your garden: Good meadow winner; Relax and let your inhibitions run wild for colourful and stunning displays every year.
In 1870, William Robinson started a long-lasting craze inspired by vast displays of wild daffies in meadows. He urged people to imitate Mother Nature and plant spring bulbs in the rough grass of our "pleasure grounds".
Back then, wildflife gardening was regarded merely as an enjoyable pursuit with none of the the modern compulsion to go green.
But global warming and its effects are of the here and now.
Wildlife gardening was once a horticultural sideline but I believe it should be applied to any wild ground.
Huge areas of land could be converted to a free-for-all wild flower meadow - after all, they are no longer the exclusive preserve of the daffodil.
Granny's Bonnets - or aquilegias - will self-seed in tall meadow grass and there are plenty of quality hybrids to choose from.
This wee stunner is 'Rose and White' which produces several progeny in the red end of the spectrum. It is an early summer flowering perennial which sets seed in July.
When you cut the meadow in high summer, the aquilegia seeds fall straight to the ground.
Their pretty displays year after year are testament to their high germination rates.
Tiarella 'Spring Symphony' has creamy-apricot 'bottlebrush' flowers adored by bees and butterflies.
It does just as well in the wild flower meadow and flowers alongside the aquilegias at 2ft tall, enjoying full sun and average soil.
This high nectar perennial looks in keeping amid rough grass and coarser plants.
PERENNIAL MEADOW PLANTS
Also known as Lady in the Bath, Dicentra spectabilis, left, is in full flower before the meadow grass can encompass it.
The bright pink and white heart-shaped lockets are formed along an arching 3ft stem and create real presence in any garden.
Its woody rootstock is apt to rot in flood zones and though the growth is late, once it decides to get moving it rockets skywards with its pink and white blooms, which upturned look just like a 'lady in the bath'.
Other plants for our typical meadow soils include most astilbes. Magenta, far left, and sugar pink, left, varieties are often used in garden borders where I find their colours and dense heads too blatant but dotted through rough grass they look perfect.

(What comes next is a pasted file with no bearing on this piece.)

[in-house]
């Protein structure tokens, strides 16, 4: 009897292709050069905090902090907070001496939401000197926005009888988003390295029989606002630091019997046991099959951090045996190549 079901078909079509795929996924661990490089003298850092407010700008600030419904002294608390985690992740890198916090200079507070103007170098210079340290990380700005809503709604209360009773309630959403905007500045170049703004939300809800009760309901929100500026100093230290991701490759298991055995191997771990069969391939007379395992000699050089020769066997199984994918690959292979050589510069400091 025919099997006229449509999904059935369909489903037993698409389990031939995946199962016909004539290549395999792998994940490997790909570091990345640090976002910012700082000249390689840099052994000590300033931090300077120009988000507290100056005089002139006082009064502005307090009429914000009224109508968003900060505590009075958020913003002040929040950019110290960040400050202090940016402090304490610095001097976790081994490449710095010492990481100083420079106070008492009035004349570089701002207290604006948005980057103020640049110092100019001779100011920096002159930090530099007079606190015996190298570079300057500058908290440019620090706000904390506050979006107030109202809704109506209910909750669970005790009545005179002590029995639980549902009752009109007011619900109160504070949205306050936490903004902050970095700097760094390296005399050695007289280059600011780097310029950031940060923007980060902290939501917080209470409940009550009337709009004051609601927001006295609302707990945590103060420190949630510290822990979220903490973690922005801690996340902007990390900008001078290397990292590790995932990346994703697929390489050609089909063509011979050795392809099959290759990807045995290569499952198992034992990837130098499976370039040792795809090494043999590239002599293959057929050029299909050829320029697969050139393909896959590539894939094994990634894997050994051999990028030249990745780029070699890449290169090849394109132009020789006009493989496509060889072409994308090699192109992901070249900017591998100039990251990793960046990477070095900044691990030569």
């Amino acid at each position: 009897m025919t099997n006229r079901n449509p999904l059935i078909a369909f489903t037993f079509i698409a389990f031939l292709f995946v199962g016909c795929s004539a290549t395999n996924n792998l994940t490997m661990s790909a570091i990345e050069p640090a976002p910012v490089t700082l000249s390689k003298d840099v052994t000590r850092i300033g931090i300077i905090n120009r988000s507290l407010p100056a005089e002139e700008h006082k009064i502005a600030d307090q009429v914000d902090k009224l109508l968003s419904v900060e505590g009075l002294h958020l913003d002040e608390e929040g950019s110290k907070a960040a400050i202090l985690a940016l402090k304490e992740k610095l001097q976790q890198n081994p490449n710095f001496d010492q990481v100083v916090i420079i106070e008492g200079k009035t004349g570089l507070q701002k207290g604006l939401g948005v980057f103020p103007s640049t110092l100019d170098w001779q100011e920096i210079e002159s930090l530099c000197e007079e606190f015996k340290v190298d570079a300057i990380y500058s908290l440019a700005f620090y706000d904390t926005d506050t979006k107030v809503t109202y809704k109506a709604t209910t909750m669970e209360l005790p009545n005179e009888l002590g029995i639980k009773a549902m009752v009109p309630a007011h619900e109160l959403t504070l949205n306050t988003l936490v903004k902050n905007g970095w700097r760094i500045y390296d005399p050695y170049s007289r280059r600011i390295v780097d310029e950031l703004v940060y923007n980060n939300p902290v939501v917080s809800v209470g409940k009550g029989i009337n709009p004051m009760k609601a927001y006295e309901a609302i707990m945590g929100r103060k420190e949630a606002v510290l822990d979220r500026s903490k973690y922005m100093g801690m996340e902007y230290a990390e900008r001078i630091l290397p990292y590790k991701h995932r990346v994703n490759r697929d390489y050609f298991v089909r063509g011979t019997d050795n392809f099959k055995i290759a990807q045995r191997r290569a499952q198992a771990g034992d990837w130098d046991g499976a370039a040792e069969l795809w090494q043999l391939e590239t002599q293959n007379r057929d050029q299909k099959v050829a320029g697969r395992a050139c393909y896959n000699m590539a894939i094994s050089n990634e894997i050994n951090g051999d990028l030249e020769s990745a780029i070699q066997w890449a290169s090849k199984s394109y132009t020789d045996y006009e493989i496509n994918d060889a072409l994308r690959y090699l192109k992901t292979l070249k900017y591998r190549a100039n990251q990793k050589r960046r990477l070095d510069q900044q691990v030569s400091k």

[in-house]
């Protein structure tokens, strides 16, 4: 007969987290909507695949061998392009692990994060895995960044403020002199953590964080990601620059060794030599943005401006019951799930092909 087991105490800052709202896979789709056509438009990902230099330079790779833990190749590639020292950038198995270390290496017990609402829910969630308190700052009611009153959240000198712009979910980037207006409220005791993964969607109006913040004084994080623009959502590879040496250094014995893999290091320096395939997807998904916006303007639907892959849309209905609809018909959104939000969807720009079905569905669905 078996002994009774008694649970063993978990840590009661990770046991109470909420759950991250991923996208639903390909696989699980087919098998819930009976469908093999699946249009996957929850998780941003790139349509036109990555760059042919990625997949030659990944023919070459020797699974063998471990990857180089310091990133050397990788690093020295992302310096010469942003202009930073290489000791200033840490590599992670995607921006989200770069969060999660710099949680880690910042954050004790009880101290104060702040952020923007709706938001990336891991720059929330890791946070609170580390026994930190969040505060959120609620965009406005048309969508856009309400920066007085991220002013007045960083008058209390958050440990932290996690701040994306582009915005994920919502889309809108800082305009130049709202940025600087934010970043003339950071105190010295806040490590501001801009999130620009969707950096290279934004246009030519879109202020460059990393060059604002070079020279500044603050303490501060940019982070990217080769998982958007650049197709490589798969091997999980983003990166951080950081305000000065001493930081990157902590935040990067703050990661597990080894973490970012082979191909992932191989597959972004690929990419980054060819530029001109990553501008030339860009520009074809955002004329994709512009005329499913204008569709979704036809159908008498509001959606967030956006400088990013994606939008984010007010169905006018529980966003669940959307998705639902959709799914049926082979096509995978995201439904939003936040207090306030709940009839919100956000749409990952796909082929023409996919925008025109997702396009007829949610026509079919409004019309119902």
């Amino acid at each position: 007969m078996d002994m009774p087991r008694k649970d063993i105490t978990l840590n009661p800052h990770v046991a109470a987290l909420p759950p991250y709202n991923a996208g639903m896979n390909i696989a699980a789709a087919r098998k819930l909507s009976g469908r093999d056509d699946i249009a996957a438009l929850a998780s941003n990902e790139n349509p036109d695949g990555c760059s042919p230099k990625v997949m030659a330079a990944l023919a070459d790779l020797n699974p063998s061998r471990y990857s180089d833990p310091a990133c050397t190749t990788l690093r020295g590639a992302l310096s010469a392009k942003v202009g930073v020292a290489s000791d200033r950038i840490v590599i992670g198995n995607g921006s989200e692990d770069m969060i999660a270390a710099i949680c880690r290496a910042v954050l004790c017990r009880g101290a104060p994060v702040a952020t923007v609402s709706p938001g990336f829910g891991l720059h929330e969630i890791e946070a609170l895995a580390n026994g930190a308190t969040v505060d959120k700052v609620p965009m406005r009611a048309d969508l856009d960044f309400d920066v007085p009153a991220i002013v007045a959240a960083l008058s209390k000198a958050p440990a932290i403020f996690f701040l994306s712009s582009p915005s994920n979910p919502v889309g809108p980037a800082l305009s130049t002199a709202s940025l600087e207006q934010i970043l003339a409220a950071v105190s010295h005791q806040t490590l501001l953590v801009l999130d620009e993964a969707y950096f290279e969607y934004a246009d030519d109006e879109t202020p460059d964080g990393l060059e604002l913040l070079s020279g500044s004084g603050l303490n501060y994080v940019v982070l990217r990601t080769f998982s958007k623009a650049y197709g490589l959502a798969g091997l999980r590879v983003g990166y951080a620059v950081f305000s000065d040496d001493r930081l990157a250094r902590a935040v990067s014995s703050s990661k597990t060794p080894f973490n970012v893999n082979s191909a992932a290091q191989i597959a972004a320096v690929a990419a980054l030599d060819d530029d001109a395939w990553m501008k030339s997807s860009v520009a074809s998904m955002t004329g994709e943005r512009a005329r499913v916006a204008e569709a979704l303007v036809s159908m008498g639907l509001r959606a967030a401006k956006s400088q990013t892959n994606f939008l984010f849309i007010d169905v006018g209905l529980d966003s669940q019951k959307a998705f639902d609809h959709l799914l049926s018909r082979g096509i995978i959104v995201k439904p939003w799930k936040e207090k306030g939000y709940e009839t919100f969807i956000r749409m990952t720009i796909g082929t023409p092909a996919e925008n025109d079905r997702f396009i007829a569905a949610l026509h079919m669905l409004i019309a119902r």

The red passion flower Lady Margaret is a great addition for your summer tubs.
Grow it up a 6ft wigwam, steel obelisk, or around a besom/birch sticks frame. Leave out until September, then put under glass at a minimum of 7C (45F).
In winter tie the growths into the canes and wheel into a porch/shed, watering once in the new year. Gradually acclimatise to the outdoors before kick starting into full growth in April.
THIS WEEK'S WORK
The bane of June - weeds.
The weeds are going mad so it's time to send in the heavy mob.
As weedkillers go, paraquat is a bit vicious and glyphosate is much safer.
Overall, weeding is a fine balance between spraying perennials (such as marestail, rosebay willowherb, docks), hoeing annual weeds and flame-throwing the gravel.
The tricky bit is those deep-rooted ones in the paving which you feel only paraquat can tackle.
But a better alternative is to spray with glyphosate at the perfect time, typically the day before the target weed's first flower-bud opens.
Spray the solution on a perfectly still, cloudy day when no rain is forecast for at least six hours.
Apply it as a fine mist, barely wetting the foliage, and expect to spray three times in the first year. If it drips off the leaves, you've applied too much.
Bindweed is on the march - I eradicate it from established borders by training it up a 10ft tripod of bamboo canes.
Wear latex gloves and a thin woollen glove - or a sock - and wet the growth with glyphosate, ideally when the bindweed is just coming into bloom.
Wild flower meadows - no longer the preserve of daffodils
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|Publication:||Sunday Mail (Glasgow, Scotland)|
|Date:||Jun 10, 2007|
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